By Derek Ross, HR Consultant, East Coast Risk Management
With the current state of the union in regard to social justice, coupled with a worldwide pandemic, on top of it being an election year… these are very polarizing times in which we live in and employers need to be cautious when their employees voice personal beliefs or opinions on social media platforms.
Social media outlets are extremely popular for employees as a place to say whatever they like, whenever they like — with or without consequences looming. From a business standpoint, social media can be one of the most powerful marketing tools in your arsenal. To protect your business, you should establish a social media policy. A carefully written, clearly communicated, and consistently enforced social media policy will not only help you steer away from trouble, but it will help you navigate through a firestorm.
Here are a few steps to follow when creating a social media policy:
- First, employees need to know that they could be putting their jobs on the line if they post anything to social media, including pictures or videos of the workplace. If those postings are unlawful, include discriminatory or abusive language, are maliciously false or violate company policies such as Anti-Harassment or Confidential Information; they risk termination.
- You can also require that your employees make it clear in their social media activity that they are speaking on their own behalf and not on behalf of the Company and that any statements made about the Company or any other employees must be truthful and accurate.
- Supervisors need to be trained to proceed with caution when dealing with social media issues. If confronted with a public relations nightmare created by an employee using social media, make sure the company’s response is appropriate. Organizations may be ordered to provide back pay and reinstatement, if it is determined that the employee was wrongfully terminated. It is best to check with an HR professional to assess whether a specific posting is protected by law.
Remember that the National Labor Relations Board (NLRB) is very particular about these policies. Avoid any language that could be interpreted as an attempt to limit an employee’s protected right to “concerted activity.” In other words, avoid broad language that is too restrictive. It also helps to include a disclaimer stating that the policy is not intended to restrict communications or actions protected or required by state or federal law.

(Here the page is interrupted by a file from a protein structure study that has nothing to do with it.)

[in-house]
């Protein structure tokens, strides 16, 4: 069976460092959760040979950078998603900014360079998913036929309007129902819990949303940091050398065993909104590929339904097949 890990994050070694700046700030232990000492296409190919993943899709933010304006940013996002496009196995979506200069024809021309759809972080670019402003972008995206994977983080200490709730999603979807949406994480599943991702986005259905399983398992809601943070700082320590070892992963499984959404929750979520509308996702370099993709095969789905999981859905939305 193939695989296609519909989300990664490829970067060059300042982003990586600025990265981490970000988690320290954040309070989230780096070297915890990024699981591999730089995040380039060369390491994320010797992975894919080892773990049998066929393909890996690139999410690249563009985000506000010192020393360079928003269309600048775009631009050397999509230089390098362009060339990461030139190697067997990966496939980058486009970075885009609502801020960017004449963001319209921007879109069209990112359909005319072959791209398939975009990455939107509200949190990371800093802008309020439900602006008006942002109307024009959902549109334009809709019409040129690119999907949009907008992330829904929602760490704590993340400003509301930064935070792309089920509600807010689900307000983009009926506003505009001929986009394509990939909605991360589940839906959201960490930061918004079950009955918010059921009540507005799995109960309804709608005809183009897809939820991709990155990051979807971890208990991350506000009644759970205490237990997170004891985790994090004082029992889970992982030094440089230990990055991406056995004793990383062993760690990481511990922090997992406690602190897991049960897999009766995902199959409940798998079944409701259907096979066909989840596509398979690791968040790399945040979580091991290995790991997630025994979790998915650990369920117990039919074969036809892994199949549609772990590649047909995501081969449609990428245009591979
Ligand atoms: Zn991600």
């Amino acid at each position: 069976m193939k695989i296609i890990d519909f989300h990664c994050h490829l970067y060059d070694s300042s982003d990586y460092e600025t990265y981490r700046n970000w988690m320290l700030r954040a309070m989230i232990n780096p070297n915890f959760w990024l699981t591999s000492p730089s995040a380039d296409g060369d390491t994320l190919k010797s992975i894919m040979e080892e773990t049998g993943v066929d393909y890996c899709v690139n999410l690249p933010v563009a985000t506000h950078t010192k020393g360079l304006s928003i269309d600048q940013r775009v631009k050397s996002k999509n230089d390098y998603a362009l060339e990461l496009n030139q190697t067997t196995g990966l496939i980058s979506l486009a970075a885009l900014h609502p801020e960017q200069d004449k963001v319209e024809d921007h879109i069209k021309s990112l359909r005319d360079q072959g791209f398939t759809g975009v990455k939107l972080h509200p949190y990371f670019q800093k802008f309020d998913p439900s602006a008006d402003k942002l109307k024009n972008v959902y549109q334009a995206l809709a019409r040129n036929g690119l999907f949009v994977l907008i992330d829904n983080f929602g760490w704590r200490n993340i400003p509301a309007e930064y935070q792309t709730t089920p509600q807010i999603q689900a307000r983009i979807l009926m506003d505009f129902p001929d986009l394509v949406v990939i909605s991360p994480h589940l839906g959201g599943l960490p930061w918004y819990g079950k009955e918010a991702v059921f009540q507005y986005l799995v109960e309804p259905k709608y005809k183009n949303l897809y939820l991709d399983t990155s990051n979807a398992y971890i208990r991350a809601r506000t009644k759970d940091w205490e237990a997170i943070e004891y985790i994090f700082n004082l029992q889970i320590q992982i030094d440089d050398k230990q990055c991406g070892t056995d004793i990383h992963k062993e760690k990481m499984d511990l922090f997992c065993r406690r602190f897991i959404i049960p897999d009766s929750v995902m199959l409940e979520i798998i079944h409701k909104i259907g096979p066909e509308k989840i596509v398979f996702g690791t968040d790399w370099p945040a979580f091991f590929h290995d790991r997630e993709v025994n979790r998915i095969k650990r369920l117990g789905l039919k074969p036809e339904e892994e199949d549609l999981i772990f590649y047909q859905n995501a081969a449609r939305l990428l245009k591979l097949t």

Be extremely careful when you consider firing an employee over social media post. Courts have found that social media violations constituted a legitimate, non-discriminatory reason for firing an employee. Past decisions by the NLRB hold employers liable for terminating employees related to social media, if the actions are related to protected concerted activity under the National Labor Relations Act. The NLRB has made a point of protecting employees who discuss their working conditions, complaints, and terms of their employment with other employees through social media. So, before you consider disciplinary action or termination of an employee for a social media posting you may want to check with your legal counsel regarding the following concerns:
- Did the employee make complaints or threats against customers?
- Was there harassing speech against a co-worker?
- Was confidential information discussed or information about the company or client relationships or other information that may harm the company’s reputation in the marketplace?
One more caveat regarding social media…
Employers who use social media in the hiring process decision makers must be aware of the risk involved. Federal and state laws generally prohibit discriminatory hiring decisions based on protected categories such as race, color, religion, and sex. The danger of conducting background checks of applicants using social media sites such as Twitter, Instagram and/or Facebook is that you may discover the applicant belongs to a protected category—information you probably wouldn’t learn through your general application process.
Be sure you review all the risks and rewards associated with your social media policy and procedures. Then make sure that all your employees are aware of the policy.
If you are an employer that has questions about managing your social media policy or on any issue relating to human resources, safety, or workers’ compensation, contact East Coast Risk Management by calling 724-864-8745 or emailing us at email@example.com.
Disclaimer: The information provided on this web site is for informational purposes only and not for the purpose of providing legal advice. Use of and access to this web site does not create an attorney-client relationship between East Coast Risk Management or our employment attorney and the user or browser.